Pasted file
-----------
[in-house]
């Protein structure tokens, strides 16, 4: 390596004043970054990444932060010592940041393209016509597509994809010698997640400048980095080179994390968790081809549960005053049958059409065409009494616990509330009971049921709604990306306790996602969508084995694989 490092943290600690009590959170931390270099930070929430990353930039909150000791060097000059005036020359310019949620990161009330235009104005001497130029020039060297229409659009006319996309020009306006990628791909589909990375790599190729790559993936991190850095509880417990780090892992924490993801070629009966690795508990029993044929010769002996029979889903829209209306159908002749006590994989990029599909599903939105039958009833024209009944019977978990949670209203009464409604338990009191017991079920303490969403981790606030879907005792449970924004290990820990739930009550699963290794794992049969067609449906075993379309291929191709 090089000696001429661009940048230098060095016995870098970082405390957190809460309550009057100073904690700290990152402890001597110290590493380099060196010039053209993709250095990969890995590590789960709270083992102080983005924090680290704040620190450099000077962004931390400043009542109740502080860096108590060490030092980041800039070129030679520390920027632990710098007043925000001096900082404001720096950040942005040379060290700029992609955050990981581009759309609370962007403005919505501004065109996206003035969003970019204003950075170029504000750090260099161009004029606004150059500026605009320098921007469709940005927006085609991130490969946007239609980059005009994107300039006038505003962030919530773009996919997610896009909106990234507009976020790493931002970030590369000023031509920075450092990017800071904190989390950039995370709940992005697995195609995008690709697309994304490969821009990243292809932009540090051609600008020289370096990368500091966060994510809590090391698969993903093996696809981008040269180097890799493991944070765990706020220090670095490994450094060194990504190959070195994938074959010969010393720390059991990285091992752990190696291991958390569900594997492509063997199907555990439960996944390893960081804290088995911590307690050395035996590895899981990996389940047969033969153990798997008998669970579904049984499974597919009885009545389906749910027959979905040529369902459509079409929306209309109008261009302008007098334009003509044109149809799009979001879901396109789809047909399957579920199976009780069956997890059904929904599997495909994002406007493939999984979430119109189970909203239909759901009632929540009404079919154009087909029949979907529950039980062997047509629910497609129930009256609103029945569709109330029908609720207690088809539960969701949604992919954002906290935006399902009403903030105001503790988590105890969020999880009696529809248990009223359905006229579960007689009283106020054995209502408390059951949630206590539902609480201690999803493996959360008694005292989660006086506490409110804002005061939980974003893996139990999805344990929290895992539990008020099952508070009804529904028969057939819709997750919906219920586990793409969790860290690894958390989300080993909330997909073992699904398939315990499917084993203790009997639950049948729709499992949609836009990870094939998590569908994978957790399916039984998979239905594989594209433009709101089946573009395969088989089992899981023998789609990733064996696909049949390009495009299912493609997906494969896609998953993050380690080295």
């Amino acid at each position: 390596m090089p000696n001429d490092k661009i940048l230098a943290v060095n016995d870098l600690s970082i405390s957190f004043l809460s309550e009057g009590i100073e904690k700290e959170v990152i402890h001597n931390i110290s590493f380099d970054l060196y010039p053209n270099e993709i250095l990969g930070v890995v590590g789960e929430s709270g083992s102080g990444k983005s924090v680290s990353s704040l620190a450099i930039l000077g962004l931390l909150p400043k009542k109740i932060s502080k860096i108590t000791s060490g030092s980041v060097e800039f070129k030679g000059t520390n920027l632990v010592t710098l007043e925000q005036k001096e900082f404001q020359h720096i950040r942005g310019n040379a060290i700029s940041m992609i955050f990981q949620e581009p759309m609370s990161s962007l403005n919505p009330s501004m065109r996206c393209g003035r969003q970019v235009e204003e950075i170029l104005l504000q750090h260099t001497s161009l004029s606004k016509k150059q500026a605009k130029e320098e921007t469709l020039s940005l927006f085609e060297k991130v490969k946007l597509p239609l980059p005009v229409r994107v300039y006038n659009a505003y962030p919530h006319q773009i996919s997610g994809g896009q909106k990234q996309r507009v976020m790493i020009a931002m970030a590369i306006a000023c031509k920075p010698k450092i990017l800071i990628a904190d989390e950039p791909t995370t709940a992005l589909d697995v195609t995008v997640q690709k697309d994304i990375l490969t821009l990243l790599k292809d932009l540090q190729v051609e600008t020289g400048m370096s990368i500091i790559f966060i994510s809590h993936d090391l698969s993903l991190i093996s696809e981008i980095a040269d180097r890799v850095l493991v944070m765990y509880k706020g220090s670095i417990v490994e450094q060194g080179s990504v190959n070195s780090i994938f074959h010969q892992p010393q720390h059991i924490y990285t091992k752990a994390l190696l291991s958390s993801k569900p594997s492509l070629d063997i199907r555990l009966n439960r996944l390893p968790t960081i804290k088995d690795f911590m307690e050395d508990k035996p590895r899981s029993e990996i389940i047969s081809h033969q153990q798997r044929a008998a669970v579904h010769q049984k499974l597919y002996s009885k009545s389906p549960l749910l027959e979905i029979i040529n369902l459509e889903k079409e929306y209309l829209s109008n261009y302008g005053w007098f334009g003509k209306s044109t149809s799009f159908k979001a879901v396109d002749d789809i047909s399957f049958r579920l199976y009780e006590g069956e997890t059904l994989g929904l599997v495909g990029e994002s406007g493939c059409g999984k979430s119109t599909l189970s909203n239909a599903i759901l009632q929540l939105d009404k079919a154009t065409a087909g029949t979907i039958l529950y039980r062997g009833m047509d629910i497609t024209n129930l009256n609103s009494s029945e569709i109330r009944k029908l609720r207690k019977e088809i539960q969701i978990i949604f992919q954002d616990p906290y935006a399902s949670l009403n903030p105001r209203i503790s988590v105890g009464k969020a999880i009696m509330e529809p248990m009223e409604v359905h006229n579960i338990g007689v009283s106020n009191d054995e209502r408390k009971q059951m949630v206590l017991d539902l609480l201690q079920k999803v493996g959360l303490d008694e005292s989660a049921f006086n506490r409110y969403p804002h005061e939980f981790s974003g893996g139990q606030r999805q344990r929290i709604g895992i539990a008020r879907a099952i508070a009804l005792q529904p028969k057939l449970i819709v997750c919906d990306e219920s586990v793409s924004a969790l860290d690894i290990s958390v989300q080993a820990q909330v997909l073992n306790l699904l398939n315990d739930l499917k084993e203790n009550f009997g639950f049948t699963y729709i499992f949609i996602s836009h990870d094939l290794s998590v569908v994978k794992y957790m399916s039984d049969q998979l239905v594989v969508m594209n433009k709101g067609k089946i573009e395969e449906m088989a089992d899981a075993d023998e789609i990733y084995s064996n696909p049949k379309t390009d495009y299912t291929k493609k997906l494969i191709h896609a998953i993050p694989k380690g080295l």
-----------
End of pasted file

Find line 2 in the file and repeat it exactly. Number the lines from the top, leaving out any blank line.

């Protein structure tokens, strides 16, 4: 390596004043970054990444932060010592940041393209016509597509994809010698997640400048980095080179994390968790081809549960005053049958059409065409009494616990509330009971049921709604990306306790996602969508084995694989 490092943290600690009590959170931390270099930070929430990353930039909150000791060097000059005036020359310019949620990161009330235009104005001497130029020039060297229409659009006319996309020009306006990628791909589909990375790599190729790559993936991190850095509880417990780090892992924490993801070629009966690795508990029993044929010769002996029979889903829209209306159908002749006590994989990029599909599903939105039958009833024209009944019977978990949670209203009464409604338990009191017991079920303490969403981790606030879907005792449970924004290990820990739930009550699963290794794992049969067609449906075993379309291929191709 090089000696001429661009940048230098060095016995870098970082405390957190809460309550009057100073904690700290990152402890001597110290590493380099060196010039053209993709250095990969890995590590789960709270083992102080983005924090680290704040620190450099000077962004931390400043009542109740502080860096108590060490030092980041800039070129030679520390920027632990710098007043925000001096900082404001720096950040942005040379060290700029992609955050990981581009759309609370962007403005919505501004065109996206003035969003970019204003950075170029504000750090260099161009004029606004150059500026605009320098921007469709940005927006085609991130490969946007239609980059005009994107300039006038505003962030919530773009996919997610896009909106990234507009976020790493931002970030590369000023031509920075450092990017800071904190989390950039995370709940992005697995195609995008690709697309994304490969821009990243292809932009540090051609600008020289370096990368500091966060994510809590090391698969993903093996696809981008040269180097890799493991944070765990706020220090670095490994450094060194990504190959070195994938074959010969010393720390059991990285091992752990190696291991958390569900594997492509063997199907555990439960996944390893960081804290088995911590307690050395035996590895899981990996389940047969033969153990798997008998669970579904049984499974597919009885009545389906749910027959979905040529369902459509079409929306209309109008261009302008007098334009003509044109149809799009979001879901396109789809047909399957579920199976009780069956997890059904929904599997495909994002406007493939999984979430119109189970909203239909759901009632929540009404079919154009087909029949979907529950039980062997047509629910497609129930009256609103029945569709109330029908609720207690088809539960969701949604992919954002906290935006399902009403903030105001503790988590105890969020999880009696529809248990009223359905006229579960007689009283106020054995209502408390059951949630206590539902609480201690999803493996959360008694005292989660006086506490409110804002005061939980974003893996139990999805344990929290895992539990008020099952508070009804529904028969057939819709997750919906219920586990793409969790860290690894958390989300080993909330997909073992699904398939315990499917084993203790009997639950049948729709499992949609836009990870094939998590569908994978957790399916039984998979239905594989594209433009709101089946573009395969088989089992899981023998789609990733064996696909049949390009495009299912493609997906494969896609998953993050380690080295």